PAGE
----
Bruckner: Symphony No. 3

Performing with: Bergen Philharmonic Orchestra

“There never seems to be a dull moment in a Thomas Dausgaard recording. […] as far as I can find in the catalogue, this is the only recording currently available of the 1873 version in hi-res or multi-channel sound. When we put that together with the sheer excellence of the overall recording in every facet, I would have to say that Bruckner fans should add this recording to their library as quickly as possible.”

David Phipps

MusicWeb International

”Absorbing new account [of Bruckner’s Symphony No. 3] by Thomas Dausgaard and the Bergen Philharmonic … What stands out immediately is the urgency of his pacing—the first movement takes 19 minutes compared with Yannick Nézet-Séguin and the Staatskapelle Dresden at 26 minutes (Profil). Dausgaard also has strong ideas about orchestral balance, which emerge prominently in the trumpet motto that begins the symphony (and which reminds some listeners of the horn call in the Flying Dutchman Overture). The motto consists of four notes, followed by a second part that rises in four notes. But Dausgaard reduces the prominence of the trumpets and brings up the accompaniment so that it is almost equal. This not only fills out the harmony with a new balance but adds two extra notes to the second part of the theme, as it were.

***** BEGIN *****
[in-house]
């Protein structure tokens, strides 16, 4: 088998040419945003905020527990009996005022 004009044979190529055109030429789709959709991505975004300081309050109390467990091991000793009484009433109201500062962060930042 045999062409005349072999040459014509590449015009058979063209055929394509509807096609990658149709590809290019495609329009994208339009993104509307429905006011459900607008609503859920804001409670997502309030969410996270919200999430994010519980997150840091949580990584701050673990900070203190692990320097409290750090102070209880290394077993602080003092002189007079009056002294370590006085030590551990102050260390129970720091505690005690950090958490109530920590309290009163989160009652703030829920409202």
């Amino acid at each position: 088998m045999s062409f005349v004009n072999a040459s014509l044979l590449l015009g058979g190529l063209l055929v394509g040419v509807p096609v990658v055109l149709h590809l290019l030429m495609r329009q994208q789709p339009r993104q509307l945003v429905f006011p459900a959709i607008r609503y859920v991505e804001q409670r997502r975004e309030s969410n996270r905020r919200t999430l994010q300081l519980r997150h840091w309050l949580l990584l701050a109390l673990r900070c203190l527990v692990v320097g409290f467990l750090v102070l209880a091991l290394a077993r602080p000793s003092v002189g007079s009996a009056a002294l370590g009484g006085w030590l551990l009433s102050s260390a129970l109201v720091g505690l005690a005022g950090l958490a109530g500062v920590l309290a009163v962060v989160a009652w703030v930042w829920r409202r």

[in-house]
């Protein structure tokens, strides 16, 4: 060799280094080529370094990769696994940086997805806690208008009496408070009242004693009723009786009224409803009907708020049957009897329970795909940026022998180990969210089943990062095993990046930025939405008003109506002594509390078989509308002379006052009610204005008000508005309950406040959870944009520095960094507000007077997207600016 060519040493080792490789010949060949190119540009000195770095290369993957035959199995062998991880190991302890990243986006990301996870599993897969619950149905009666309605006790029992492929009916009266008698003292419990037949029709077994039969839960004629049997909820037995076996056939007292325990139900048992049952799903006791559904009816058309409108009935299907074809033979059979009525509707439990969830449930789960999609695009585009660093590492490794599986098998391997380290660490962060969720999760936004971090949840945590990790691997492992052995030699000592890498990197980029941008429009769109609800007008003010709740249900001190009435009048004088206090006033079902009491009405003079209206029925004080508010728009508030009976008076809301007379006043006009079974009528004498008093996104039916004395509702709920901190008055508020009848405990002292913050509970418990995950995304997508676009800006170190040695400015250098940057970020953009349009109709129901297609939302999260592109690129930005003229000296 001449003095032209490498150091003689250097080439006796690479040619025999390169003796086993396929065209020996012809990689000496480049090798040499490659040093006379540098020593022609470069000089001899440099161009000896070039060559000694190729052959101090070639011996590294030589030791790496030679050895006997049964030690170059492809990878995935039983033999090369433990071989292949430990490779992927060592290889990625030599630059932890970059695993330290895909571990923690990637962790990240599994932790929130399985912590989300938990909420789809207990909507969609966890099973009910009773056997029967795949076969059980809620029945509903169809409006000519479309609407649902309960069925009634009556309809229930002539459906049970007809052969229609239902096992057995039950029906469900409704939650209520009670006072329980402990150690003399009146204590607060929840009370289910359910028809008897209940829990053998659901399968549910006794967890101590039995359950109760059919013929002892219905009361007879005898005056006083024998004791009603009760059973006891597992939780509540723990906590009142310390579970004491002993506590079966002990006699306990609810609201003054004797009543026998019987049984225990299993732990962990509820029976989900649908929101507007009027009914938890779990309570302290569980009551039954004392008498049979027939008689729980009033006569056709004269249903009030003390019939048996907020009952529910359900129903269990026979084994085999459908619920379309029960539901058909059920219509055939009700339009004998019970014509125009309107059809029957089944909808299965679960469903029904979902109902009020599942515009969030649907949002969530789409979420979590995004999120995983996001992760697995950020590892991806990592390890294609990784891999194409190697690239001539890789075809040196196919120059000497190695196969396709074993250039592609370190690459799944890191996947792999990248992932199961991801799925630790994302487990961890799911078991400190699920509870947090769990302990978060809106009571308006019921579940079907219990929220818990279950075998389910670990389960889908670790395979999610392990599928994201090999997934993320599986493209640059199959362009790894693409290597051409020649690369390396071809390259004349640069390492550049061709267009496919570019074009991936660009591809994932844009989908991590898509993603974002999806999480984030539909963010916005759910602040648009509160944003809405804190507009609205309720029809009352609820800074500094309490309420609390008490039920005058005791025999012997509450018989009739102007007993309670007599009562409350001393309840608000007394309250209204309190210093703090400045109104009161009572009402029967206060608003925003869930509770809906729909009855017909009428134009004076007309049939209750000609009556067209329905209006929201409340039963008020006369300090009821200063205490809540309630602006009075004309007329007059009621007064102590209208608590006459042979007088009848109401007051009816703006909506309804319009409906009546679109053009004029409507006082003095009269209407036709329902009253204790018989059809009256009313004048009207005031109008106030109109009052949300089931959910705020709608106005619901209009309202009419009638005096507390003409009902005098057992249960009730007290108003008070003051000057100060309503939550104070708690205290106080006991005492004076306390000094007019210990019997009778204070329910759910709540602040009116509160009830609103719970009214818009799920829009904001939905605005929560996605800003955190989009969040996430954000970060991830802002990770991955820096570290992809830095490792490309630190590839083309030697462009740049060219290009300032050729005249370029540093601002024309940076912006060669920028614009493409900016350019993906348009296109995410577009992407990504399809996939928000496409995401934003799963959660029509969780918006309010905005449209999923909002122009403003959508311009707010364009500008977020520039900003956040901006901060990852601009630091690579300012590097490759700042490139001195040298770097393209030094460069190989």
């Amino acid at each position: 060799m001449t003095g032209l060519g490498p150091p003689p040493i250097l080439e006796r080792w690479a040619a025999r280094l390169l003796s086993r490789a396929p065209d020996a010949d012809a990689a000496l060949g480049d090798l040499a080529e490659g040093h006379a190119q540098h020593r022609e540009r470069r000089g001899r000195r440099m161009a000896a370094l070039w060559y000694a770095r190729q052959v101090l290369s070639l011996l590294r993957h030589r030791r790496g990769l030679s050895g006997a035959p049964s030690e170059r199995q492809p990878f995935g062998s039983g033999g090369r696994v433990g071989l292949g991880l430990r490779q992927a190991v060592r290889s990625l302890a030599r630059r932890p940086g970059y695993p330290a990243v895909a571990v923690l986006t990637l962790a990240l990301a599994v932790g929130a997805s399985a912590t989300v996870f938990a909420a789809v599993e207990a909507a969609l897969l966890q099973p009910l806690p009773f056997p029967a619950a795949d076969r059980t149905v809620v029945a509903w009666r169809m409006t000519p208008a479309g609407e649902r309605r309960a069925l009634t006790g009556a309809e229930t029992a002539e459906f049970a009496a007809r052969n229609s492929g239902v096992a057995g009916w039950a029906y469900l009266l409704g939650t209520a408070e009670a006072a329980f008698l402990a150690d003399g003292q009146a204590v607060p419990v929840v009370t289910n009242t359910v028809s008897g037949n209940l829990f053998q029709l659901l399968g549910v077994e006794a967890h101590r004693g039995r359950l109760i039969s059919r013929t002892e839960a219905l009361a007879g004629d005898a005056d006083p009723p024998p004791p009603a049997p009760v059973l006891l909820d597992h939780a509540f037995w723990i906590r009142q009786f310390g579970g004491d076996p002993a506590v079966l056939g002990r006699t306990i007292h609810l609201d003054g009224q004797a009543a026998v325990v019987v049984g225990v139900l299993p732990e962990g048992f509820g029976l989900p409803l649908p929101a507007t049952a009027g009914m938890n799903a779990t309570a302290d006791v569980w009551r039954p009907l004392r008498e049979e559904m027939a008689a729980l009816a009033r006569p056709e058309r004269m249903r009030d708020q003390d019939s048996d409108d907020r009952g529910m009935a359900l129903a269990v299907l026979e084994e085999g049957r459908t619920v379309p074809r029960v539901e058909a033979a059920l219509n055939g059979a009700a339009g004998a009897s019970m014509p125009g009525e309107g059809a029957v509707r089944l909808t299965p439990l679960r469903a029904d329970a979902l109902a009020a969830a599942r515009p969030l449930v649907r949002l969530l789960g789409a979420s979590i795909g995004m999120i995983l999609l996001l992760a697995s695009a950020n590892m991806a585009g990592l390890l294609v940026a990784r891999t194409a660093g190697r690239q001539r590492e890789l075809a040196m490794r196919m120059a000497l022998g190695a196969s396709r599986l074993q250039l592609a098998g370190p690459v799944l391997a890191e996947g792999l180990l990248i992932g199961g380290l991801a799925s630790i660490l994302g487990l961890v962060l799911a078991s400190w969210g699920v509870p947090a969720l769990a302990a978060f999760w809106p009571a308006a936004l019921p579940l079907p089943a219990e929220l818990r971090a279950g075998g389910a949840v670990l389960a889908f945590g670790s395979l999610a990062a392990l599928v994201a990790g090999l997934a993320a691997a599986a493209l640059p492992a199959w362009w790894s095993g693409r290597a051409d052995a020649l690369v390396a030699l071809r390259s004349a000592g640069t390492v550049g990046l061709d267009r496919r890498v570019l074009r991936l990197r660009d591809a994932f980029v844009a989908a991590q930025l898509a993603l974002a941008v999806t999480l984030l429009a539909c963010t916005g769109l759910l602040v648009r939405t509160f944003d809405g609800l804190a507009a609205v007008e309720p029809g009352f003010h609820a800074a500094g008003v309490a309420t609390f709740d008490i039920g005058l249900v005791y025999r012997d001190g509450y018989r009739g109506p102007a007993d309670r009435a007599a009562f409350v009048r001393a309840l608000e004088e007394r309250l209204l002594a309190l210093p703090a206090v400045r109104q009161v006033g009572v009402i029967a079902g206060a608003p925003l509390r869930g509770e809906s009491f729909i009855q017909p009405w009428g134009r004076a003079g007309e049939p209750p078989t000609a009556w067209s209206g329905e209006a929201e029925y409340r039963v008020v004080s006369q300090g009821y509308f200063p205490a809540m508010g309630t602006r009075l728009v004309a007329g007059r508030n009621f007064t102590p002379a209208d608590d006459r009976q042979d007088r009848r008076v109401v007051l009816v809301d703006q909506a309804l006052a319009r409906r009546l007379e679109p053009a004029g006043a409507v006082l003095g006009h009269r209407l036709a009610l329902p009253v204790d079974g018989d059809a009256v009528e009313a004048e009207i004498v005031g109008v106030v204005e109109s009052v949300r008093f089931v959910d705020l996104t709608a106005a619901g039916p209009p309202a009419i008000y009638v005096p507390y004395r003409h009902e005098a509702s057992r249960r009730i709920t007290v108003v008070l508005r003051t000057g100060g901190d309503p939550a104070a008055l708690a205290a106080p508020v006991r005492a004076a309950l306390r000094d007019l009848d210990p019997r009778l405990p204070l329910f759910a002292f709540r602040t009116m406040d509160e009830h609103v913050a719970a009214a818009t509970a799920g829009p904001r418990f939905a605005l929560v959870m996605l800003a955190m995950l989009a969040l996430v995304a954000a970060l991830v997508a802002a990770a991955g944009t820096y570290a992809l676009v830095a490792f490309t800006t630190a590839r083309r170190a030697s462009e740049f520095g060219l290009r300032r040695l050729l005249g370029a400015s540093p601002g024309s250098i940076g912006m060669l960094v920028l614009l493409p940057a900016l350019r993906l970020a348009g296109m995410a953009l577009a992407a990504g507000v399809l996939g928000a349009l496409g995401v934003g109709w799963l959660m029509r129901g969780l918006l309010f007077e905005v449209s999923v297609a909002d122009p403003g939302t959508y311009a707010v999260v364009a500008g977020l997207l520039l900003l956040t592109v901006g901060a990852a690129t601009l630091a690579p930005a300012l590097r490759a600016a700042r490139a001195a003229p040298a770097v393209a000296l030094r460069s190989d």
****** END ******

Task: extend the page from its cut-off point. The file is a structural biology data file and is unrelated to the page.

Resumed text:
“…In the slow movement Dausgaard’s timing of 15 minutes continues the urgency felt in the first movement, but he remains true to the marking of Adagio if not to Feierlich (solemnly). This reading is considerably more intense than solemn. In preference to Romantic rubato, Dausgaard uses wide changes in dynamics and emphatic accents as his main expressive devices, which proves very effective—not a moment dawdles. More controversial might be the Scherzo, which is not only fast but fierce. We’re in the range of the ferocity of the Scherzo of the Ninth Symphony. An exaggerated contrast between the softest and loudest music adds to a mood verging on the frenetic.

… here is a performance with a difference, and it stands out in a landscape where hewing to the middle of the road has become more and more the norm.”

Huntley Dent



Following a visit to Wagner in Bayreuth in 1873, Anton Bruckner dedicated his most recent symphony, No. 3 in D minor, to ‘the unattainable world-famous noble master of poetry and music’, and would later refer to the work as his ‘Wagner Symphony’. Among Bruckner’s symphonies, it is the one with the most complicated genesis: the first version was followed by substantial revisions and it exists in two more versions, from 1877/78 and 1888/89. The first version was never performed in Bruckner’s lifetime – in fact, more than a century passed before the work was heard in the form that Wagner first knew and called ‘a masterpiece’. This is the version that Thomas Dausgaard has chosen to perform, as he and the Bergen Philharmonic Orchestra follow up on their recording of the composer’s Sixth Symphony, praised in Fanfare for having ‘all of Bruckner’s splendor and tenderness without any excess baggage’. Dausgaard explains the reason for his choice as follows: ‘The original version stands as a monolith … what you go through is musically so strong, swinging between timelessness and drive, despair and ecstasy, divine light and hellish fire, that in the end I feel you have to let yourself go and be won over by it.’

Bruckner: Symphony No. 3 in D Minor, WAB 103 “Wagner” (1873 Version) [Ed. L. Nowak]

1. I. Gemäßigt, misterioso
2. II. Adagio. Feierlich
3. III. Scherzo. Ziemlich schnell
4. IV. Finale. Allegro